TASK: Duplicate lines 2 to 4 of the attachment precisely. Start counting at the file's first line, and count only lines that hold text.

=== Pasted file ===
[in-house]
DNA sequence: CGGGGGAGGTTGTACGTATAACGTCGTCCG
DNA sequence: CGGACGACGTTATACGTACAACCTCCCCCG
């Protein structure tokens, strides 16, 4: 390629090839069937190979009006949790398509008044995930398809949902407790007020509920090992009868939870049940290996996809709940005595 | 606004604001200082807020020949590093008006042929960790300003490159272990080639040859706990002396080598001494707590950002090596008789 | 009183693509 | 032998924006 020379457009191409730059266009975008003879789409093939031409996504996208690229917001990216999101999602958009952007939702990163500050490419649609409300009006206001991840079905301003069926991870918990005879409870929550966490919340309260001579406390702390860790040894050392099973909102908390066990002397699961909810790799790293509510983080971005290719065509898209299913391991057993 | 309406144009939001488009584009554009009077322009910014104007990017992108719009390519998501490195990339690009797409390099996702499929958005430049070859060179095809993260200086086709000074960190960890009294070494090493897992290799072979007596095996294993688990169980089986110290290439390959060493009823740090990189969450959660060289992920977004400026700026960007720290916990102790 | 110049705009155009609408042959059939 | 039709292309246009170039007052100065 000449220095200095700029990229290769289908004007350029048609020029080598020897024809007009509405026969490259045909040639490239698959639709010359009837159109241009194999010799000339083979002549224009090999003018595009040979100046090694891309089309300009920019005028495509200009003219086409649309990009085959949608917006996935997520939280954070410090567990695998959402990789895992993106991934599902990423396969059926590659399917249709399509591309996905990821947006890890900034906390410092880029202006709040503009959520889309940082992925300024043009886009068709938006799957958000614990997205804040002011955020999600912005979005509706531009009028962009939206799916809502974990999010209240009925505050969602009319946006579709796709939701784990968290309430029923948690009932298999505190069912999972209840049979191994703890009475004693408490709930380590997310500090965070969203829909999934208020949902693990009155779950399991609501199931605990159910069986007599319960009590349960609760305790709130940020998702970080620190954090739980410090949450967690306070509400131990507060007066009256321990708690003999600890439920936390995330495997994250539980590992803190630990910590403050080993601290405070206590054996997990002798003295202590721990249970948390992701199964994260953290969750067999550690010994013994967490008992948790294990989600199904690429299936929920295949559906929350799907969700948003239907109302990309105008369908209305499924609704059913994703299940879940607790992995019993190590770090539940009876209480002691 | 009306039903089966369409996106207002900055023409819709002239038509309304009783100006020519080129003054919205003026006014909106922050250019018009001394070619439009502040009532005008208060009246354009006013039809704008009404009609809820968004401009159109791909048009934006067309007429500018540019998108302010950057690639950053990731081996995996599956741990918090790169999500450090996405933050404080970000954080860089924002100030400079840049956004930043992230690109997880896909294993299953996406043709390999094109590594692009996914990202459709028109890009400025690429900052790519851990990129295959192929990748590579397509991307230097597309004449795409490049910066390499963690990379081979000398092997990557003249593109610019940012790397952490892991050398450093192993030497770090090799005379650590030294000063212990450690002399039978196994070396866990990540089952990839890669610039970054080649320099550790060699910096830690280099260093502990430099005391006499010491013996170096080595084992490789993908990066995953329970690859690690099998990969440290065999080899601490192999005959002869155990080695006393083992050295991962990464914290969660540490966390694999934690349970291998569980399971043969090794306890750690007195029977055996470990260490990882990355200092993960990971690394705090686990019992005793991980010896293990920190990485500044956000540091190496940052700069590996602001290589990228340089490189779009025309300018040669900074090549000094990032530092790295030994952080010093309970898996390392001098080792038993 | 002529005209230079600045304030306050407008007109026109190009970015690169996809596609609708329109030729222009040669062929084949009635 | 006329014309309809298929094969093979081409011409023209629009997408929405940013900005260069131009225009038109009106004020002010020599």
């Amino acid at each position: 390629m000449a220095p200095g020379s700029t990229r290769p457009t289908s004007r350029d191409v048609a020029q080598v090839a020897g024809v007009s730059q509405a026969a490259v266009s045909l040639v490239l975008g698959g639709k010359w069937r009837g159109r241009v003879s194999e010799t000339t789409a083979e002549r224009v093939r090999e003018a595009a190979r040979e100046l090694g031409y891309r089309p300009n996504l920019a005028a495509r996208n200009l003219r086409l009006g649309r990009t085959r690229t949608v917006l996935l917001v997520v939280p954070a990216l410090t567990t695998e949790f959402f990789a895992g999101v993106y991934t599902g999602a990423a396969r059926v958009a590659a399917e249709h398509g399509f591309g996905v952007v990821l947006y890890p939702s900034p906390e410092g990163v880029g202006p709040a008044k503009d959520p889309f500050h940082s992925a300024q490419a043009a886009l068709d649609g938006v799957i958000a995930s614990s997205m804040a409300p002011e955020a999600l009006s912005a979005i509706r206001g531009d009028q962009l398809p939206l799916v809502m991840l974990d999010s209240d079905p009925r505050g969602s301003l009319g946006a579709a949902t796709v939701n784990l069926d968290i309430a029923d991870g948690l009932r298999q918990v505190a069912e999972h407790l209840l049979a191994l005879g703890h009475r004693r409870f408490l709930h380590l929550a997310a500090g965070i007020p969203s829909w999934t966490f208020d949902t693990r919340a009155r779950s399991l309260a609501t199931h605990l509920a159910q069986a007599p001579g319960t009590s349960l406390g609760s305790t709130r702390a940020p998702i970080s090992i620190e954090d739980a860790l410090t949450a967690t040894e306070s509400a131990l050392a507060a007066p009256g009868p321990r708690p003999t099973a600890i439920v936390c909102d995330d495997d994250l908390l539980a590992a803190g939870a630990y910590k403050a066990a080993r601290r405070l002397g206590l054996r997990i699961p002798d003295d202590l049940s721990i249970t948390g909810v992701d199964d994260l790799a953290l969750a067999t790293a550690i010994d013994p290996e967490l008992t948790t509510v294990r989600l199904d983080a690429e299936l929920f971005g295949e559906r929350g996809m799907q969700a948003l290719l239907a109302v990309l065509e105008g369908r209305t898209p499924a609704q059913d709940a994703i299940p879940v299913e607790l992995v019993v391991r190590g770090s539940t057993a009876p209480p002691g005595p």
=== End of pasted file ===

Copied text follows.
DNA sequence: CGGGGGAGGTTGTACGTATAACGTCGTCCG
DNA sequence: CGGACGACGTTATACGTACAACCTCCCCCG
């Protein structure tokens, strides 16, 4: 390629090839069937190979009006949790398509008044995930398809949902407790007020509920090992009868939870049940290996996809709940005595 | 606004604001200082807020020949590093008006042929960790300003490159272990080639040859706990002396080598001494707590950002090596008789 | 009183693509 | 032998924006 020379457009191409730059266009975008003879789409093939031409996504996208690229917001990216999101999602958009952007939702990163500050490419649609409300009006206001991840079905301003069926991870918990005879409870929550966490919340309260001579406390702390860790040894050392099973909102908390066990002397699961909810790799790293509510983080971005290719065509898209299913391991057993 | 309406144009939001488009584009554009009077322009910014104007990017992108719009390519998501490195990339690009797409390099996702499929958005430049070859060179095809993260200086086709000074960190960890009294070494090493897992290799072979007596095996294993688990169980089986110290290439390959060493009823740090990189969450959660060289992920977004400026700026960007720290916990102790 | 110049705009155009609408042959059939 | 039709292309246009170039007052100065 000449220095200095700029990229290769289908004007350029048609020029080598020897024809007009509405026969490259045909040639490239698959639709010359009837159109241009194999010799000339083979002549224009090999003018595009040979100046090694891309089309300009920019005028495509200009003219086409649309990009085959949608917006996935997520939280954070410090567990695998959402990789895992993106991934599902990423396969059926590659399917249709399509591309996905990821947006890890900034906390410092880029202006709040503009959520889309940082992925300024043009886009068709938006799957958000614990997205804040002011955020999600912005979005509706531009009028962009939206799916809502974990999010209240009925505050969602009319946006579709796709939701784990968290309430029923948690009932298999505190069912999972209840049979191994703890009475004693408490709930380590997310500090965070969203829909999934208020949902693990009155779950399991609501199931605990159910069986007599319960009590349960609760305790709130940020998702970080620190954090739980410090949450967690306070509400131990507060007066009256321990708690003999600890439920936390995330495997994250539980590992803190630990910590403050080993601290405070206590054996997990002798003295202590721990249970948390992701199964994260953290969750067999550690010994013994967490008992948790294990989600199904690429299936929920295949559906929350799907969700948003239907109302990309105008369908209305499924609704059913994703299940879940607790992995019993190590770090539940009876209480002691 | 009306039903089966369409996106207002900055023409819709002239038509309304009783100006020519080129003054919205003026006014909106922050250019018009001394070619439009502040009532005008208060009246354009006013039809704008009404009609809820968004401009159109791909048009934006067309007429500018540019998108302010950057690639950053990731081996995996599956741990918090790169999500450090996405933050404080970000954080860089924002100030400079840049956004930043992230690109997880896909294993299953996406043709390999094109590594692009996914990202459709028109890009400025690429900052790519851990990129295959192929990748590579397509991307230097597309004449795409490049910066390499963690990379081979000398092997990557003249593109610019940012790397952490892991050398450093192993030497770090090799005379650590030294000063212990450690002399039978196994070396866990990540089952990839890669610039970054080649320099550790060699910096830690280099260093502990430099005391006499010491013996170096080595084992490789993908990066995953329970690859690690099998990969440290065999080899601490192999005959002869155990080695006393083992050295991962990464914290969660540490966390694999934690349970291998569980399971043969090794306890750690007195029977055996470990260490990882990355200092993960990971690394705090686990019992005793991980010896293990920190990485500044956000540091190496940052700069590996602001290589990228340089490189779009025309300018040669900074090549000094990032530092790295030994952080010093309970898996390392001098080792038993 | 002529005209230079600045304030306050407008007109026109190009970015690169996809596609609708329109030729222009040669062929084949009635 | 006329014309309809298929094969093979081409011409023209629009997408929405940013900005260069131009225009038109009106004020002010020599």